Bennett Ramberg: For Iran, Learn from Iraq 1991-94

Roundup: Media's Take

Bennett Ramberg served as a policy analyst in the Bureau of Politico-Military Affairs in the George H.W. Bush administration.

By late Tuesday, we could see the restart of the ticking clock that can lead to military action against Tehran’s atomic program. These are the stakes should the second round of the European Union-Iran technical nuclear talks in Istanbul fail to make progress. Breakdown could make impossible any resumption of these stalled plenary negotiations between the P5+1 and Iran.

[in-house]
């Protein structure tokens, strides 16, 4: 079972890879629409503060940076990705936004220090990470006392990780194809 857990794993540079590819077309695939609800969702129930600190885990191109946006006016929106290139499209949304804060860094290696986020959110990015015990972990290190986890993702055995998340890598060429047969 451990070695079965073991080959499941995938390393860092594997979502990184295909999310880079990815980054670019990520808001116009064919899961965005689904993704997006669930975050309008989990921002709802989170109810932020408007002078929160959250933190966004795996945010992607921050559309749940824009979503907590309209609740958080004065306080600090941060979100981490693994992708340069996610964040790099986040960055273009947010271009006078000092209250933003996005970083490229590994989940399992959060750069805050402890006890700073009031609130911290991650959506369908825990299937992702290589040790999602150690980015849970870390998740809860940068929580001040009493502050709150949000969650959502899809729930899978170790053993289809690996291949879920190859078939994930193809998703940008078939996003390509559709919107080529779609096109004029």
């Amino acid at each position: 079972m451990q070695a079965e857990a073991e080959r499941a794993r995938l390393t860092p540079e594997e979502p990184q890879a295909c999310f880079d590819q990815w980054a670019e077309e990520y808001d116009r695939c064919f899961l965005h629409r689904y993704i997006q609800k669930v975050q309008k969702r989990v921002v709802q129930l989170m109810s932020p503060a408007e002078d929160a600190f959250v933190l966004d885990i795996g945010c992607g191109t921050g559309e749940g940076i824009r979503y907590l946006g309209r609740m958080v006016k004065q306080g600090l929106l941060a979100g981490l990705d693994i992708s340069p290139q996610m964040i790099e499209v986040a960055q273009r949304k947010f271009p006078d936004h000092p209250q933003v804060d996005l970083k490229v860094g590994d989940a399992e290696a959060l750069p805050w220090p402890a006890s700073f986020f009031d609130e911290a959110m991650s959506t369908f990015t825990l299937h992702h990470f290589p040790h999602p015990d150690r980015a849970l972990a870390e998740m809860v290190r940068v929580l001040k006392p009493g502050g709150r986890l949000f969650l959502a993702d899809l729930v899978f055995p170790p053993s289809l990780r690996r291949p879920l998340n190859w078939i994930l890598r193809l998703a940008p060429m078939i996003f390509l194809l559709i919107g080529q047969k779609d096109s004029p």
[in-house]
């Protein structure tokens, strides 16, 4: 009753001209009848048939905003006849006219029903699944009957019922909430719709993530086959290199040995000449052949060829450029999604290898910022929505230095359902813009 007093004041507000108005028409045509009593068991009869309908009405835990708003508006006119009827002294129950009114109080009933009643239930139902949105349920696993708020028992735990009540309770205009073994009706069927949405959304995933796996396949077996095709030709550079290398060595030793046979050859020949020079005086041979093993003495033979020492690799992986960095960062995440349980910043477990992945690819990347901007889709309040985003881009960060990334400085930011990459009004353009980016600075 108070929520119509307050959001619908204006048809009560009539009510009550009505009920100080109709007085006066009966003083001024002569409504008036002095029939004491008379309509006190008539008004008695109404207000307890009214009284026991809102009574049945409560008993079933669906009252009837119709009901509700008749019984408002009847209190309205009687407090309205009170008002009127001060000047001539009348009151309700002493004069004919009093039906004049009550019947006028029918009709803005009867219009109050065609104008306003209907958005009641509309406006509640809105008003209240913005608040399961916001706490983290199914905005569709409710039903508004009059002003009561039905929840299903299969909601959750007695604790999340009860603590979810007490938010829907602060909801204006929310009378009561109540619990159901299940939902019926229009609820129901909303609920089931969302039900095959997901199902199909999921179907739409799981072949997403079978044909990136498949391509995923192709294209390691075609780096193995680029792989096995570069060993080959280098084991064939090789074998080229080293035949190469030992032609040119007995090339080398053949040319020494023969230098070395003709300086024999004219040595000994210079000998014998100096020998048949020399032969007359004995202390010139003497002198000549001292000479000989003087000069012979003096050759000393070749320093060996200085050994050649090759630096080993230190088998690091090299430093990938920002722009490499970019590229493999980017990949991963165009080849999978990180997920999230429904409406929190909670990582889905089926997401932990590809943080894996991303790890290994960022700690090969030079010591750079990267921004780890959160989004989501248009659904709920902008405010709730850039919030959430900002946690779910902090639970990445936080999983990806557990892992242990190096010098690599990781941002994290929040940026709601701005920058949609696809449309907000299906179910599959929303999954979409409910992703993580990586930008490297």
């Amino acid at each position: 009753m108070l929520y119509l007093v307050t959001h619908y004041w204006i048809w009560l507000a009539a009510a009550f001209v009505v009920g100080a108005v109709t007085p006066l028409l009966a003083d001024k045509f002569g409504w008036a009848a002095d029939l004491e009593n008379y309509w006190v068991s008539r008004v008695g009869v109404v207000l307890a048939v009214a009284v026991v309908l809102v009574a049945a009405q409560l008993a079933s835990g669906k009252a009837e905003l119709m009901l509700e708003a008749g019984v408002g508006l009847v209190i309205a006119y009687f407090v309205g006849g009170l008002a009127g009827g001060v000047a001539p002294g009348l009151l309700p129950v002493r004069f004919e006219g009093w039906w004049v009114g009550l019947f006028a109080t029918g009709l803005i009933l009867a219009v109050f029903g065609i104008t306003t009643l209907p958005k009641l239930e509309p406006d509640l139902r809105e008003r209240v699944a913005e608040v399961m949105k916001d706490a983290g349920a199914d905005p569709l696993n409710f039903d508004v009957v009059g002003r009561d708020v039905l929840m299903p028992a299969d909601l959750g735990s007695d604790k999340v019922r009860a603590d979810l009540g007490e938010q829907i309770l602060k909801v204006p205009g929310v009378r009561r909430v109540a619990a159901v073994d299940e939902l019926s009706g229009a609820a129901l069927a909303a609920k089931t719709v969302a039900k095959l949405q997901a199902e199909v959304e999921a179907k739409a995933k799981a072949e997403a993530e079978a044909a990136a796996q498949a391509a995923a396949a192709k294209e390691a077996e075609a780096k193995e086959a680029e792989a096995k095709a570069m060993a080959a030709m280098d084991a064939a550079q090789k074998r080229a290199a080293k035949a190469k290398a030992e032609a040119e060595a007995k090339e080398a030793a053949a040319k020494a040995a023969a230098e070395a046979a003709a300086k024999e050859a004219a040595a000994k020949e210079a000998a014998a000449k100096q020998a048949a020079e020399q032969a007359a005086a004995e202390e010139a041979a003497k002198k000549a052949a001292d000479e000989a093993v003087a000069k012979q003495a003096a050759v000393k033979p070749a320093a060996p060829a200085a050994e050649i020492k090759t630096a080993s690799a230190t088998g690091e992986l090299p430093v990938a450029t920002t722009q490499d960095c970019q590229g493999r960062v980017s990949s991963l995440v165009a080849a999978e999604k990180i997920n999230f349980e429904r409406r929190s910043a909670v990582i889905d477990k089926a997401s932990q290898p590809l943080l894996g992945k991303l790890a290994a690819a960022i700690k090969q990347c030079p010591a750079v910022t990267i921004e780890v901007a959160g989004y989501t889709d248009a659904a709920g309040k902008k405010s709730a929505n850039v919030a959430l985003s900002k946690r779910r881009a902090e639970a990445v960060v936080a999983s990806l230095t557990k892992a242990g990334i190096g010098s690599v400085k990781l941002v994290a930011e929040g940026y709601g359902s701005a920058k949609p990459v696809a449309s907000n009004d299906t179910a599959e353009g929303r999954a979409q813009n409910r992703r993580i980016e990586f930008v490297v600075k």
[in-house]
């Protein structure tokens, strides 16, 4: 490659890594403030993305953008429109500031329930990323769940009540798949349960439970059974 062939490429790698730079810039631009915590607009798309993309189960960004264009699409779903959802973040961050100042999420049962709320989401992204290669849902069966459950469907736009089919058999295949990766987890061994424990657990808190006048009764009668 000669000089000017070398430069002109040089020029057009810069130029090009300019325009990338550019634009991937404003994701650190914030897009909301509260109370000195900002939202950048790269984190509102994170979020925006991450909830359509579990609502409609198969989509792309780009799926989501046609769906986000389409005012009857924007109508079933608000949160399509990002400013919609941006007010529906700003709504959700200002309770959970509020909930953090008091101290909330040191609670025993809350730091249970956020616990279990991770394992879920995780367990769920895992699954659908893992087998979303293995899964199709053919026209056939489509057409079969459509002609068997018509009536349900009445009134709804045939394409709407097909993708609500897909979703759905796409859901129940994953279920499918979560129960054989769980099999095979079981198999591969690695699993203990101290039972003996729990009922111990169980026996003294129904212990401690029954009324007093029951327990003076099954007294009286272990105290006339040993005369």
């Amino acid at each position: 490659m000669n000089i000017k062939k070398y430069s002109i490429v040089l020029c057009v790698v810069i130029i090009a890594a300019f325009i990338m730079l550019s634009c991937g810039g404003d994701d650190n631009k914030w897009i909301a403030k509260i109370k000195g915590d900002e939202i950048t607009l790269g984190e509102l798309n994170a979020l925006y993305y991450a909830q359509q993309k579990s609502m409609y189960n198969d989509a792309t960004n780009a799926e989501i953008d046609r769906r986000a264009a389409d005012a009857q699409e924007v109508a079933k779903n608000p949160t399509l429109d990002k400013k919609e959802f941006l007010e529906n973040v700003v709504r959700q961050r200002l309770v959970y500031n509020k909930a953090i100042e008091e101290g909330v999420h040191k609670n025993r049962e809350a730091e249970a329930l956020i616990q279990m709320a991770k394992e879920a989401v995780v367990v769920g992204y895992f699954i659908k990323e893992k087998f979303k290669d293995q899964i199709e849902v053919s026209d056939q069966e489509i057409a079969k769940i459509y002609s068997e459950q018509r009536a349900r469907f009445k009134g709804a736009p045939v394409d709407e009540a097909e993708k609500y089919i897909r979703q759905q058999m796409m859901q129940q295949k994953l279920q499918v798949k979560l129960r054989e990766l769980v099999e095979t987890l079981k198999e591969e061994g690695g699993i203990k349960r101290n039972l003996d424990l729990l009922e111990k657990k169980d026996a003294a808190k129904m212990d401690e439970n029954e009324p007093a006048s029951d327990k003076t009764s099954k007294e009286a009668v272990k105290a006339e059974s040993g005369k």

Though sanctions have yet to play out, deadlock makes force increasingly plausible. However, many analysts and government officials in the United States and elsewhere have taken a glum view about the practicality of such a step. Airstrikes, they argue, may set Tehran back only a few months, and instead energize the government’s efforts to get the bomb.

Policymakers sound stumped. But they shouldn’t be. If the decision to apply force were made, the international community can prevent an Iranian nuclear rebirth through inspectors who have the authority to destroy remaining nuclear contraband.


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